Analysis of Bruce Dawe's Anti-War Poem, Homecoming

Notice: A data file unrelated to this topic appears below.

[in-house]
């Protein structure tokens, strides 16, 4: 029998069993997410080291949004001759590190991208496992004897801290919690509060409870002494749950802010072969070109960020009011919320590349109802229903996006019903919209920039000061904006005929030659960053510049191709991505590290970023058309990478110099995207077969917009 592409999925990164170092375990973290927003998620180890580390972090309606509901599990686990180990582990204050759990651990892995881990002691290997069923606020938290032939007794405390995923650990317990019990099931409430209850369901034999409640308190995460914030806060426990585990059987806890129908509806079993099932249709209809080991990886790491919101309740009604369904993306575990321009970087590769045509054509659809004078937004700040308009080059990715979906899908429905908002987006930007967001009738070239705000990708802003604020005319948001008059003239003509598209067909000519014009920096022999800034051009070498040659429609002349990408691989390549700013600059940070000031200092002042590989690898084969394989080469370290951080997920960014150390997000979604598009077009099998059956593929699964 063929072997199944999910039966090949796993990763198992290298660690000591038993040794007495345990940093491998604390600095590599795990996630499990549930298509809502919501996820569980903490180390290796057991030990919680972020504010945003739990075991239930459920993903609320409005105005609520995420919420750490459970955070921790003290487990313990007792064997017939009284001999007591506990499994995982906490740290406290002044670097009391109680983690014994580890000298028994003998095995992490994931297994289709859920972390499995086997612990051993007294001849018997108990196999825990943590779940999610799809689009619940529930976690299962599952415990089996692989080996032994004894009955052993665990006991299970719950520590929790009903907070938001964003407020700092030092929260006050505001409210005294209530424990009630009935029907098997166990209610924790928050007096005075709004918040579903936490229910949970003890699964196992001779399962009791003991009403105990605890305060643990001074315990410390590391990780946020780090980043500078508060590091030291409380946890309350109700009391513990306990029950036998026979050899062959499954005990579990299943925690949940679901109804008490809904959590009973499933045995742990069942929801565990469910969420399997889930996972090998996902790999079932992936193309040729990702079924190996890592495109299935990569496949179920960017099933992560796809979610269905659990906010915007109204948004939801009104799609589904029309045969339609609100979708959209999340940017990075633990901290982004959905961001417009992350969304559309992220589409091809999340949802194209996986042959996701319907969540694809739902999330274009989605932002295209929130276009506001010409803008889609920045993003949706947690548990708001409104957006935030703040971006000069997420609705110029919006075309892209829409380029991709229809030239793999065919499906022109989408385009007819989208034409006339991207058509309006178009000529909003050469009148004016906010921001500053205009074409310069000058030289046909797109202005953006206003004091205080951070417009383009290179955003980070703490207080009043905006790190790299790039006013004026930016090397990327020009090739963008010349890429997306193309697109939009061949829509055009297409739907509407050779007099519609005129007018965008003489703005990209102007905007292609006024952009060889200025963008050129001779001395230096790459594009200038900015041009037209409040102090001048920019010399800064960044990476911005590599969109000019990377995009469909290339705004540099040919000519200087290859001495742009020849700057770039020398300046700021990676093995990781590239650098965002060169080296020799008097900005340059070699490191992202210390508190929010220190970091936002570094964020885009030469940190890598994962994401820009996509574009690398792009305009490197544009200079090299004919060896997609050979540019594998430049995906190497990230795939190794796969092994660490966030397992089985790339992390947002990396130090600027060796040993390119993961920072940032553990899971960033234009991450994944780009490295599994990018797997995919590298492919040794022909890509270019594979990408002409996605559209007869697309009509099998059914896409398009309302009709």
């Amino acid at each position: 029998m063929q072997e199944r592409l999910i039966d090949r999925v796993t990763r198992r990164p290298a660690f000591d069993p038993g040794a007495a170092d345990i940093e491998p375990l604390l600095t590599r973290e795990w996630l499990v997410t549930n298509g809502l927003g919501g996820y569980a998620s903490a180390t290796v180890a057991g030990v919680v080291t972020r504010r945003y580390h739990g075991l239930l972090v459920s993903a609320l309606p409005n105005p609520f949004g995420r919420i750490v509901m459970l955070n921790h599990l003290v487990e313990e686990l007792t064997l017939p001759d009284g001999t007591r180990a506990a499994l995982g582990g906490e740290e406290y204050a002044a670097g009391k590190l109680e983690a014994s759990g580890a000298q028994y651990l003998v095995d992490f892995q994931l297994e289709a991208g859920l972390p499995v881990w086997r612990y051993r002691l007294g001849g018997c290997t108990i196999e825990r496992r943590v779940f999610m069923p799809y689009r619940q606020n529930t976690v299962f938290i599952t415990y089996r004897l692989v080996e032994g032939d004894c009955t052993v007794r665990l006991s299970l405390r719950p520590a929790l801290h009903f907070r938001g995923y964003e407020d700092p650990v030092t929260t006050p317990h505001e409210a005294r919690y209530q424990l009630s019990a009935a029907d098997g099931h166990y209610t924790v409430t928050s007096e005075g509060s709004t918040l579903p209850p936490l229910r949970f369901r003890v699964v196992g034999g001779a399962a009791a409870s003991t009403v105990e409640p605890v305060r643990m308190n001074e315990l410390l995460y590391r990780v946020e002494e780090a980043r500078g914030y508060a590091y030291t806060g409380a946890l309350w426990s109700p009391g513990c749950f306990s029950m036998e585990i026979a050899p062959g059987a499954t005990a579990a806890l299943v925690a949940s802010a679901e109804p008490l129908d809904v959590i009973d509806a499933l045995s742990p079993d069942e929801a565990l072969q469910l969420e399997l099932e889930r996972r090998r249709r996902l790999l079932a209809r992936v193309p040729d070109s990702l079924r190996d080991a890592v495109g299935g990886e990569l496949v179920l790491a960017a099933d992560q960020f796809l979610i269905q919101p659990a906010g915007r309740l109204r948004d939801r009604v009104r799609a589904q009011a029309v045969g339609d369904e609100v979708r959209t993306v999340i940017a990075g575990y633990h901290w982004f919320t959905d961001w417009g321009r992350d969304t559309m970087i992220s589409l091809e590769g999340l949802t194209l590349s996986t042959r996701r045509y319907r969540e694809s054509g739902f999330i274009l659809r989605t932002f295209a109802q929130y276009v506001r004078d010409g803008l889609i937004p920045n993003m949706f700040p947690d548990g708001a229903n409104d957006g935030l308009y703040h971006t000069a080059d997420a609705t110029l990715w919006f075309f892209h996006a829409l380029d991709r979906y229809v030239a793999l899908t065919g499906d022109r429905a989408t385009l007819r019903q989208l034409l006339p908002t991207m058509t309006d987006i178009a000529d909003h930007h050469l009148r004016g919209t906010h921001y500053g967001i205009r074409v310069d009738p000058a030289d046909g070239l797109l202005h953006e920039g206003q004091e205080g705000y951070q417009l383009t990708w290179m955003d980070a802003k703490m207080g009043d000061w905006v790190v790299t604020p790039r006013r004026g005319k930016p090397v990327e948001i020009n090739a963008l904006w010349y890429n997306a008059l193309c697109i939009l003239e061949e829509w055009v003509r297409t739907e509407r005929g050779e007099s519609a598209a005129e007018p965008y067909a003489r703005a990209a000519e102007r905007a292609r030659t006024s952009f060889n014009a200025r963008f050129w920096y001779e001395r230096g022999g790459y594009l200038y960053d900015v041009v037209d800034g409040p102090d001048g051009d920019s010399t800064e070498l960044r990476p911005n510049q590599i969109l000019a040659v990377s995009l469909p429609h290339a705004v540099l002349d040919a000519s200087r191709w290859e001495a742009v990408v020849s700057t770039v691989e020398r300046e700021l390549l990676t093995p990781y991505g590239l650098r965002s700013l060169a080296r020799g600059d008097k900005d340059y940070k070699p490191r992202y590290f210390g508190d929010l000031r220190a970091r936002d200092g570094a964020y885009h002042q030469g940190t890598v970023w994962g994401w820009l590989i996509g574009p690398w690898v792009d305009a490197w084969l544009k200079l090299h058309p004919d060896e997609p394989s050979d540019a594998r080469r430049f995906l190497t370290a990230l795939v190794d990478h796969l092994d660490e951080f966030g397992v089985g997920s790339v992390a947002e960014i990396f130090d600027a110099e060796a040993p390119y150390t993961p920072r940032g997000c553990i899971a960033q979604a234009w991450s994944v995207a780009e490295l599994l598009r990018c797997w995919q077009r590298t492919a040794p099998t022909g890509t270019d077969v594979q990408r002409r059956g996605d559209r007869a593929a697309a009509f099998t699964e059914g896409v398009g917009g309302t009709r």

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An anti-war poem inspired by the events of the Vietnam War, Homecoming inspires us to think about the victims of the war: not only the soldiers who suffered but also the mortuary workers tagging the bodies and the families of those who died in the fighting. The author, Australian poet Bruce Dawe, wrote the poem in response to a news article describing how, at Californian Oaklands Air /Base, at one end of the airport families were farewelling their sons as they left for Vietnam and at the other end the bodies of dead soldiers were being brought home. Additionally, he wrote in response to a photograph, publishes in Newsweek, of American tanks (termed ‘Grants’ in the poem) piled with the bodies of the dead soldiers as they returned to the city following a battle. Set in both Vietnam and Australia, this powerful poem focuses on the ‘homecoming’ of the dead Australian soldiers, the homecoming motif reflective of the ritual of the same name – the packing, the journey and the reaching of the final destination. Written from a third person point of view, it is clear that the speaker, while an outsider, is emotionally affected by the events and regretful at the deaths. Dawe employs third person and ‘production line’ language of the first section (‘they’re’, ‘them’, etc. – impersonal pronouns) to communicate the detachment of the workers as they process the bodies. When the scene moves from the Saigon mortuary to the Tan Son Nhut airport and then onto the suburbs of urban Australia, we are able to appreciate that the obvious victims (the deceased participants of war) are not Dawe’s only focus: he responds to the role of the mortuary workers who locate and name the deceased as well as to the families who are about to receive the horrible n... ... middle of paper ... ...plores the process of the return of fallen soldiers to Australia, the metaphor suggesting a happy return which does not take place; and also the various victims of the tragedy, including the mortuary workers and the families, as well as the grief that does not merit any award. A powerful and moving poem, it causes me to think about the wars in the world today and the Australians taking part in them – will the same thing that happened to the Vietnam soldiers happen to them? Will they simply be carted home without honour, only to be deposited on their family’s doorstep causing sorrow throughout the neighbourhood? This poem, despite it referring to the Vietnam War, holds a timeless message: that the victims of war are not only the deceased soldiers but any person who comes into contact with them and their story, including the mortuary workers and the grieving families.

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